The head of the Caribbean regional integration mechanism identified the Inter-American Institute for Cooperation on Agriculture (IICA) as a strategic partner that can assist in achieving these objectives.
Jules participated in the Thirty-eighth Regular Meeting of the Executive Committee of IICA, an organisation that promotes rural development in the Americas. During the meeting, which was held in Costa Rica, he and Manuel Otero, Director General of the Institute, signed a technical cooperation agreement aimed at strengthening value chains and agricultural health and food safety systems, as well as fostering the use of biotechnology in the Caribbean, among other critical issues for the agriculture sector.
“As small states, we tend to be at a disadvantage in multilateral agreements, but we have been organising ourselves in order to prepare an action plan for agriculture in the region. Our food import bill has reached almost one billion dollars, and we must lower this cost,” stated Jules.
The OECS is an inter-governmental organisation dedicated to economic harmonisation and integration, protection of human and legal rights, and the encouragement of good governance among its ten member countries: Antigua and Barbuda, Dominica, Grenada, Montserrat, St. Kitts and Nevis, Saint Lucia, Saint Vincent and the Grenadines, British Virgin Islands, Anguilla and Martinique.
The head of the OECS, who holds a Ph.D. in Education from the University of Wisconsin and is a well-known advocate for the Caribbean’s creative and intellectual potential, emphasised the fact that the objective to reduce the annual food import bill of approximately one billion dollars extends beyond an economic scope.
“This is not merely a matter of paying less, because we know that food security plays a very important role in combating poverty,” stated Jules, who indicated that agriculture could become a valuable source of jobs and prosperity.
The officer added that agricultural development in the Caribbean would also have a very positive impact on public health, given the fact that much of the food that is imported is directly related to certain chronic illnesses. “In fact, we have one of the highest rates of diabetes and high blood pressure, which points directly to our eating habits,” he explained.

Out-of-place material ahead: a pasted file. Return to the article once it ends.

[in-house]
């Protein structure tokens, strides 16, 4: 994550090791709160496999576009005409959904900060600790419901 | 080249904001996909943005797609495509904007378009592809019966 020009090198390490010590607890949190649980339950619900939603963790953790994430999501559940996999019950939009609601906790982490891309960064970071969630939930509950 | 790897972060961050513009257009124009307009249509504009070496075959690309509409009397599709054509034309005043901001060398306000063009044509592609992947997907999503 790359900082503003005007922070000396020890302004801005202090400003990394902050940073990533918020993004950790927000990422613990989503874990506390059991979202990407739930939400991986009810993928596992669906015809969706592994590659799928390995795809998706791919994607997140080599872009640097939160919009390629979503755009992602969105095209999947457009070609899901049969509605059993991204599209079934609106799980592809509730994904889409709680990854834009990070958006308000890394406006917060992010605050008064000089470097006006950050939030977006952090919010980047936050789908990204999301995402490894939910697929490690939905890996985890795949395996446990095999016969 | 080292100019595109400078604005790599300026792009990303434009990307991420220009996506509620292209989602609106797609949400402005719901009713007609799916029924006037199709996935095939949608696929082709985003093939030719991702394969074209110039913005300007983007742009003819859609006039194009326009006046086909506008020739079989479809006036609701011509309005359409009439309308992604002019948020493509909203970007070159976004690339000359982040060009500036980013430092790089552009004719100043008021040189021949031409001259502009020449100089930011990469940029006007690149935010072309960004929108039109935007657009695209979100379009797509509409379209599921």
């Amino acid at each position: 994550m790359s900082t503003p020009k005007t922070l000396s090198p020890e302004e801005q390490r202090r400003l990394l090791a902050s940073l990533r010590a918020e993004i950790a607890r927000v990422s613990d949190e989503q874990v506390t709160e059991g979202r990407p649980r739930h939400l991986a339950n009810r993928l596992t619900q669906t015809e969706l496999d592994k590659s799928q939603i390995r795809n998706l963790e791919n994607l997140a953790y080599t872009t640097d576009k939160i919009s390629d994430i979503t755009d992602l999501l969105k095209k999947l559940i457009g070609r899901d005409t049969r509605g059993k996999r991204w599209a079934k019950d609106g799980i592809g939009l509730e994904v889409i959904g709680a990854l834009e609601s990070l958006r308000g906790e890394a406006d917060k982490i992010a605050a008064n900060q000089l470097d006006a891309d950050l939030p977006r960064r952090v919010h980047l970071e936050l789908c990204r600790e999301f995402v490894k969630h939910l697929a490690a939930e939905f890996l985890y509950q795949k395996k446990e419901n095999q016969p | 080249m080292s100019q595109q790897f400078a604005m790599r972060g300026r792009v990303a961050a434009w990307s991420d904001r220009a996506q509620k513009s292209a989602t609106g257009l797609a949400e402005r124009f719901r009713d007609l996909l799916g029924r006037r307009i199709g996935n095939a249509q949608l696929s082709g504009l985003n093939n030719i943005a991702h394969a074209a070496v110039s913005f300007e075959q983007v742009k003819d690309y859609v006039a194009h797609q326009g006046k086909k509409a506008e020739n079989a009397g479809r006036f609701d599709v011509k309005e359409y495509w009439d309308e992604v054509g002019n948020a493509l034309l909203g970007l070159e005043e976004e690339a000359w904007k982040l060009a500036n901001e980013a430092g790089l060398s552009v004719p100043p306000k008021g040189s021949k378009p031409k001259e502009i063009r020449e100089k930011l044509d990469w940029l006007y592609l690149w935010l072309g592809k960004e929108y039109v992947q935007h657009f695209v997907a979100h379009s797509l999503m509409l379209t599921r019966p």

Toward a more resilient agriculture
Jules mentioned that agricultural activity in the Caribbean, one of the regions of the world that is most vulnerable to hurricanes and other extreme climatic events, generates difficulties and challenges for the countries. As the region with the highest rate of natural disasters in the world, the Caribbean must be on the front line of the battle against climate change and efforts to mitigate its effects.
“There is a great deal of work to be done with respect to the development of more resilient production methods as well as the introduction of new technologies and crop varieties that are better able to withstand the effects of climate change,” stated the Director General of the OECS, when discussing one of the issues addressed by the agreement signed with IICA, which seeks to increase resilience in the face of climate change.
“We do not live in a bubble,” stated Jules in response to skepticism about the Caribbean’s capacity to produce its own food.
“We acknowledge the fact that there is a great deal of interdependence in the world, so we are not claiming that we will no longer import food. What we are saying is that every society must carry out its duty with respect to food security, and that means not relying entirely on external sources. This also involves optimizing what nature has given us,” he concluded.
IICA is the specialised agency for agriculture in the Inter-American system, with a mission to encourage, promote and support its 34 Member States in their efforts to achieve agricultural development and rural well-being through international technical cooperation of excellence.